TOKYO, June 6 – The euro dipped a touch in Asia on Friday after the European Central Bank (ECB) launched unprecedented easing measures to bolster fragile eurozone growth and prevent deflation.
The single currency fetched $1.3657 in Tokyo afternoon trade, down from $1.3662 in New York but still up from $1.3600 in Tokyo earlier Thursday.
The euro weakened to 139.76 yen from 139.93 yen, but was also stronger than 139.43 yen in Tokyo prior to the announcement.
The dollar edged down to 102.33 yen from 102.41 yen.
The ECB said after a meeting Thursday it would cut its deposit rate to negative territory. This means banks will be charged for leaving funds at the ECB in the hope they might lend it on to businesses and consumers instead.
It also slashed its lending rate to a record low of 0.15 percent from 0.25 percent and said hundreds of billions of euros would be made available in cheap loans to banks as long as they lent more to the private sector.
Bank chief Mario Draghi said after the meeting that policymakers would also be open to possible asset purchases, or quantitative easing, similar to that undertaken in the United States and Japan.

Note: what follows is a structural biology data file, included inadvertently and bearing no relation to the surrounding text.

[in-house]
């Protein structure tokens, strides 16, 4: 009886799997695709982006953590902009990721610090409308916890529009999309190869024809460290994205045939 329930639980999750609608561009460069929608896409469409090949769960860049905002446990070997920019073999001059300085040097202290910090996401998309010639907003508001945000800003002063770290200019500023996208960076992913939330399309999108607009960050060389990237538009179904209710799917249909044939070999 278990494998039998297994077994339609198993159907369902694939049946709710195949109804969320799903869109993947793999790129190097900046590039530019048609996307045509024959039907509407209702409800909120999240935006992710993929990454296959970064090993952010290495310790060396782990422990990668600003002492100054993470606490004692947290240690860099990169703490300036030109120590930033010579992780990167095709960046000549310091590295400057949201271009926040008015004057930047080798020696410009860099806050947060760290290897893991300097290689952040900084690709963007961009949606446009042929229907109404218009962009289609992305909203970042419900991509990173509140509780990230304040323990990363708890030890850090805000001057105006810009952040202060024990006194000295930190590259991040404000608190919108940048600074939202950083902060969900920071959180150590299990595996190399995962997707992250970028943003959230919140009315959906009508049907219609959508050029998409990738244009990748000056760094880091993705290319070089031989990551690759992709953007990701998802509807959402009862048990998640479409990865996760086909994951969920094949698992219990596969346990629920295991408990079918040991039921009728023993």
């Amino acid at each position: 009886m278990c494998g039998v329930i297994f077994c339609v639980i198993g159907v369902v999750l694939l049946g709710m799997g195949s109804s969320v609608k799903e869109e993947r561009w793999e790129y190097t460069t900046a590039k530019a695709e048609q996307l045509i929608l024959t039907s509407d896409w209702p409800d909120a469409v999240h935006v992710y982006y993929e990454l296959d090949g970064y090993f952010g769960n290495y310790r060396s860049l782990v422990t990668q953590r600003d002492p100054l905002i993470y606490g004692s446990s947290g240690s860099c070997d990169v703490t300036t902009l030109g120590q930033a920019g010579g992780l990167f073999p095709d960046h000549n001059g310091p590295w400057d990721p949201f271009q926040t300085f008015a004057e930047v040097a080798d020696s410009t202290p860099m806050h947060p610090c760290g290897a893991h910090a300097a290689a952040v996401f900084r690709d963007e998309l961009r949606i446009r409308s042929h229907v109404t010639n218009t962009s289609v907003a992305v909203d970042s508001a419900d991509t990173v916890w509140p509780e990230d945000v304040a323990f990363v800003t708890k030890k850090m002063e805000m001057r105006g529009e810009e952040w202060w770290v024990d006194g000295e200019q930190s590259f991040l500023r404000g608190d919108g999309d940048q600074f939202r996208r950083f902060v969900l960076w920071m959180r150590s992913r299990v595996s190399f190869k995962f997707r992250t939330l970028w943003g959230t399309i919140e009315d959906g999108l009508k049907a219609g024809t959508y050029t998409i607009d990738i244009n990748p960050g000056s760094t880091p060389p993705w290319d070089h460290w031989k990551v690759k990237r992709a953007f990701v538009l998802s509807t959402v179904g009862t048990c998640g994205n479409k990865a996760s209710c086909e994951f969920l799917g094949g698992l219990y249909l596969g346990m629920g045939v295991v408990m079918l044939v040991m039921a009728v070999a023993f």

“The ECB managed to surprise relative to high expectations by delivering a full package of easing measures,” Credit Agricole said.
“Any further deterioration in the inflation outlook would likely trigger outright asset purchases.”
The dollar was lower against other Asia Pacific currencies.
It weakened to 1,019.75 South Korean won from 1,021.48 won, to 43.66 Philippine pesos from 43.82 pesos, to Sg$1.2527 from Sg$1.2573, and to 59.22 Indian rupees from 59.34 rupees.
The US unit also weakened to 11,839 Indonesian rupiah from 11,889 rupiah, to 32.56 Thai baht from 32.68 baht, and to Tw$30.02 against Tw$30.03.
The Australian dollar rose to 93.28 US cents from 92.83 cents while the Chinese yuan was at 16.34 yen against 16.39 yen.